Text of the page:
Set an object's state as a Function of its current state plus the state of other objects it Observes through links.
FOREST is a declarative, concurrent and distributed object architecture. FOREST is an acronym for Functional Observer REST: objects set their state as a Function of their current state plus the state of other objects Observed through links. This observation occurs through either pull or push of linked object state. Such a programming model is declarative in nature, and thus very expressive, as well as being naturally concurrent. It also maps directly to RESTful distribution over HTTP, using GET for pull and POST for push of object state, in both directions between interacting servers. Objects are published into a global interacting Object Network.
Note that this work is earlier than the Object Network, and refers to it as the 'Object Web', as well as being more advanced than the current, simplified, presentation of the Object Network. Even earlier work called it the 'Micro Web'.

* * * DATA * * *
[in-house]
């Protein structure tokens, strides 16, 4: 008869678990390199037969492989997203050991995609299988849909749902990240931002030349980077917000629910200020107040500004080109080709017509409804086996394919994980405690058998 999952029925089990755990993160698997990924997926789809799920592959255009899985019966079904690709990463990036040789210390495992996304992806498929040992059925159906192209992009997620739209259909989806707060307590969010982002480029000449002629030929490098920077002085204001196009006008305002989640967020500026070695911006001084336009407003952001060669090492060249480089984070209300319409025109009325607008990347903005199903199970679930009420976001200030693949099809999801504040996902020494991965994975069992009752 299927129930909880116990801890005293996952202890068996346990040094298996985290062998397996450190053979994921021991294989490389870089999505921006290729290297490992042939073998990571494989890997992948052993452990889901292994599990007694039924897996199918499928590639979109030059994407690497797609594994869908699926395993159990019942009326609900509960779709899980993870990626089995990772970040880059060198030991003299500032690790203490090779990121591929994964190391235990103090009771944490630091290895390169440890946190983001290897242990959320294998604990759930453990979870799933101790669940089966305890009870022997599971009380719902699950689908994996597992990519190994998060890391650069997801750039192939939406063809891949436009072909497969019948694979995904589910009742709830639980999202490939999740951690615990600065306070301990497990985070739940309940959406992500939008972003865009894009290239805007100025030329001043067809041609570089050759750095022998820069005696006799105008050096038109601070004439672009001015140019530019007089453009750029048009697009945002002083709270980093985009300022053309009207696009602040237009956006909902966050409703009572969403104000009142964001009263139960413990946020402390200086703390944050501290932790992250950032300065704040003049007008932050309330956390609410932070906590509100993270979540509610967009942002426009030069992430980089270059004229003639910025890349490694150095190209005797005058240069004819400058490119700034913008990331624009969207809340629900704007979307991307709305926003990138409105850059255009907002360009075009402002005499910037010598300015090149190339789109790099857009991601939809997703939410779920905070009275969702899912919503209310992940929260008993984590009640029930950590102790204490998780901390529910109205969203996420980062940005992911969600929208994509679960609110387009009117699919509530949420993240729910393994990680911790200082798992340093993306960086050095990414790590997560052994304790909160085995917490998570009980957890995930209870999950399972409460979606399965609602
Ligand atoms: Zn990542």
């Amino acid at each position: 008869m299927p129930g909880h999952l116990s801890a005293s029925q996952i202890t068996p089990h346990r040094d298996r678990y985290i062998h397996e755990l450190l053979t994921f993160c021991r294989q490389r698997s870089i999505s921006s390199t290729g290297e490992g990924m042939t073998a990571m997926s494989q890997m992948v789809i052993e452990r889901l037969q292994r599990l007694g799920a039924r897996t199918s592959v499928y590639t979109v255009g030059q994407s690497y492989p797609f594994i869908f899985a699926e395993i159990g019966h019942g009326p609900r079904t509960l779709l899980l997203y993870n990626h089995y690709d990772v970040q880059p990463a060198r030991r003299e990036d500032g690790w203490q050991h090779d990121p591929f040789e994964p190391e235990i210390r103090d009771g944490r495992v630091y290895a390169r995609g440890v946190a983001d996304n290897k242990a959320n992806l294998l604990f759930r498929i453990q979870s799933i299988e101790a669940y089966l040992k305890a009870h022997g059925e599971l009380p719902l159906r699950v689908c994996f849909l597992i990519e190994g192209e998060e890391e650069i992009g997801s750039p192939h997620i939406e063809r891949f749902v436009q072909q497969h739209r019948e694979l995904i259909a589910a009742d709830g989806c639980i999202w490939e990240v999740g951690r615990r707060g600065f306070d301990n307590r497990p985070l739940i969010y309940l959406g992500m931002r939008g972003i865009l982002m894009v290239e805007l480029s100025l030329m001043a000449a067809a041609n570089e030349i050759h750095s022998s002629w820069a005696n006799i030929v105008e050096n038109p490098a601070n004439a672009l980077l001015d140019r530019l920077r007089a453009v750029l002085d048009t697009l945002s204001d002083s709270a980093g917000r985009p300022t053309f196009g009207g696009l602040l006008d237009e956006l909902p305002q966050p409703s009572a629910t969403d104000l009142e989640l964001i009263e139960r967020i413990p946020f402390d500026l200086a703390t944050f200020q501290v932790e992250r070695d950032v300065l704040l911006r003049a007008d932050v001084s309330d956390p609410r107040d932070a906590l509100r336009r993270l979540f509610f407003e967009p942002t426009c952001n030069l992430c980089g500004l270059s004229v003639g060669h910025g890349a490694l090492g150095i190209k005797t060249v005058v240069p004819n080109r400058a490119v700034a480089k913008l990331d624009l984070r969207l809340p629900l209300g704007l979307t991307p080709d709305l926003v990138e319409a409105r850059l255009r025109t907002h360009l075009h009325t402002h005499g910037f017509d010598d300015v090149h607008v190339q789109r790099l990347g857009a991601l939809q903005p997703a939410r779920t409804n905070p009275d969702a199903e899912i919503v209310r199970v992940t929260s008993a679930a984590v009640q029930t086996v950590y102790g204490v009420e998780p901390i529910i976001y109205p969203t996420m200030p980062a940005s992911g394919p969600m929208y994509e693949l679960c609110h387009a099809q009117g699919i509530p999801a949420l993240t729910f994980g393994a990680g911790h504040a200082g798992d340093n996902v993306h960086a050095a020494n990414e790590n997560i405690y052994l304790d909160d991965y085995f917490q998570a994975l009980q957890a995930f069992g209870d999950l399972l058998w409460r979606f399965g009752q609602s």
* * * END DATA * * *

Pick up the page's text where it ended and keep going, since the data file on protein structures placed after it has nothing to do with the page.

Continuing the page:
FOREST is introduced in this slide deck [ppt] or [pdf]. Then elaborated in more technical detail in this slide deck [ppt] or [pdf].
FOREST is also described a little more formally in a chapter in this book.
FOREST will be programmed in a simple declarative language called Fjord.
FOREST is being coded up in Java as a reference implementation: NetMash. Early days, but there's a couple of examples of objects talking between hosts, which should bring the slides to life. A reference implementation of Fjord will be coded into NetMash, based on the work already done in the Node.js implementation.
NetMash is primarily an Android "Mobile-to-Cloud" platform, where a mobile client is driven by dynamic, server-sourced JSON objects describing apps as GUIs or as other higher-level, "semantic" object types. These types are defined in JSON as Object Network types - having a similar role to HTML5, but with a much greater emphasis and focus on interactive applications and data for mobile. Object Network objects interlink, can be cross-domain, and can be displayed several-at-a-time, nested together. Another major difference is that, being FOREST-backed, Object Network applications are programmed declaratively, and distributed RESTfully.
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